So, when I made this album I said I’ll record this music that I’ve always loved and make my own version of it, make it modern in a way and take it back to pop music also because to me it’s very much linked. I didn’t want it to be too traditional. I wanted to give it a new color.

Was it a bold move for you to put songs out in Breton?

Yes. It was really audacious in a way, because it wasn’t something that was expected.

Your previous albums in French were pretty successful.

Yes, but not that big. But my last album, with Adele, it was the biggest sale in France in 2012, which is amazing, because when I came with this project people said, yeah, it’s a cool story, it’s different from what we hear on the radio, but you know it’s only for a niche of people. It’s going to be big in Brittany.

But you don’t have to be from Brittany to like this music. It touches something deep inside in a sincere and spontaneous sort of way. Probably because, I was telling you about my memories earlier, there’s a lot of nostalgia on this album. This is something that’s really present on the album. You can feel it, these memories, this kind of tribute to the past, to these traditional songs, to the history of a land. I could feel that people … we live in a society where people want to get back to their roots. It makes them feel good. You know, when you are getting lost with your life, to go back to where you come from, that’s something we all feel in our life.

What are some of those songs about, those songs that are in Breton?

There one that’s called “Tri Martolod.” It’s a big hit. It’s a sailor song, basically. It’s about three sailors, tri martolod means three sailors. Then there is another one called “Karantez Vro.” This is a song, actually a poem, written by this wonderful woman in Brittany called Angela Duval. She did a lot for the Breton language. She wrote beautiful poems.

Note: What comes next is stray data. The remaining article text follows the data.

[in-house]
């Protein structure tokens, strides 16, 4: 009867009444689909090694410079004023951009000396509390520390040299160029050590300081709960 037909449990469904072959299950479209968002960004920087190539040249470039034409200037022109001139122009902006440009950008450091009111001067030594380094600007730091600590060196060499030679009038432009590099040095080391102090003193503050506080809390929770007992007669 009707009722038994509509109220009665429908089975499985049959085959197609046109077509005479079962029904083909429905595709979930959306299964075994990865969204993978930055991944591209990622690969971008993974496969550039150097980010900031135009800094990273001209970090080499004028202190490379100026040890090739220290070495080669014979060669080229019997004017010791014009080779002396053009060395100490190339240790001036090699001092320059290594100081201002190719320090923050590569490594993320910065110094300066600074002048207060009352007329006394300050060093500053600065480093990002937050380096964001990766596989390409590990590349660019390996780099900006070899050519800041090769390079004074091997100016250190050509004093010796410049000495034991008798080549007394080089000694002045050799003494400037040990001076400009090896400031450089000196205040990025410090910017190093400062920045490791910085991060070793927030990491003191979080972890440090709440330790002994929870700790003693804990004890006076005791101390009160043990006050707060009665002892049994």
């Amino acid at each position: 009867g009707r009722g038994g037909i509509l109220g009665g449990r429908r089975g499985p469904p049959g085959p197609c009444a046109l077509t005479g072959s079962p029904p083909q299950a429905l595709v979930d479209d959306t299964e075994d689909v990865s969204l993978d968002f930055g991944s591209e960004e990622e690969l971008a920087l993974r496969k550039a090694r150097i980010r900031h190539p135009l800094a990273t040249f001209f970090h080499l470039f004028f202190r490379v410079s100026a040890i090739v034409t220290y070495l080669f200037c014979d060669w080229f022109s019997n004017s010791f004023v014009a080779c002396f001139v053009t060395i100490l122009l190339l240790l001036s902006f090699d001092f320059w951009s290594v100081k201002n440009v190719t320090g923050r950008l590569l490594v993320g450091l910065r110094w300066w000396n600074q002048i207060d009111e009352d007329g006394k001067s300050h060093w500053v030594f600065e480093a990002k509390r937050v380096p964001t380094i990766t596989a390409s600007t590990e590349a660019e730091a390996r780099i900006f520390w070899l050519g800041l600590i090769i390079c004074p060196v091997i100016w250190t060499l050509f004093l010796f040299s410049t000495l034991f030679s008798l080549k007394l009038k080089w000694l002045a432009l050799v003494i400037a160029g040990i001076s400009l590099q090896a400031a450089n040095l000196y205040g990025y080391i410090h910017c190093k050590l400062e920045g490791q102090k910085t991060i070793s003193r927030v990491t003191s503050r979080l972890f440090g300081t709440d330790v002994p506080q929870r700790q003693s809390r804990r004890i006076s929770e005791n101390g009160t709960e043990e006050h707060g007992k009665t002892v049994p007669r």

This poem was adapted, put into music, and it’s a song that talks about the love that she has for her land. She fell in love with this man but at some point she had to make a decision between following him, she would have to leave her land and go somewhere else with him, and she preferred to stay in Brittany. She sacrificed her love life to stay in Brittany because she loved it some much that she would never imagine living anywhere else. It’s a beautiful song.

Do you feel a personal connection to that song?

Yes, well, actually, I had to leave Brittany. I grew up there and then I had this moment in my life like a lot of children my age where my parents got divorced and we had to leave Brittany and it was a very hard time. That’s also probably what made me want to go back to those childhood memories, because at some point I had to move on. I think it was maybe some kind of therapy I would say. You know, turning 30. I had a hard time looking back at those years, because it was quite painful and the album was a great way for me to make peace with all these years and, finally, to remember all the great things and not the bad things. The great things are what actually influenced me, it’s music.

Releasing and album in Breton in France was a risk, but now you are taking another risk by releasing an album in the US. How do you feel about that risk?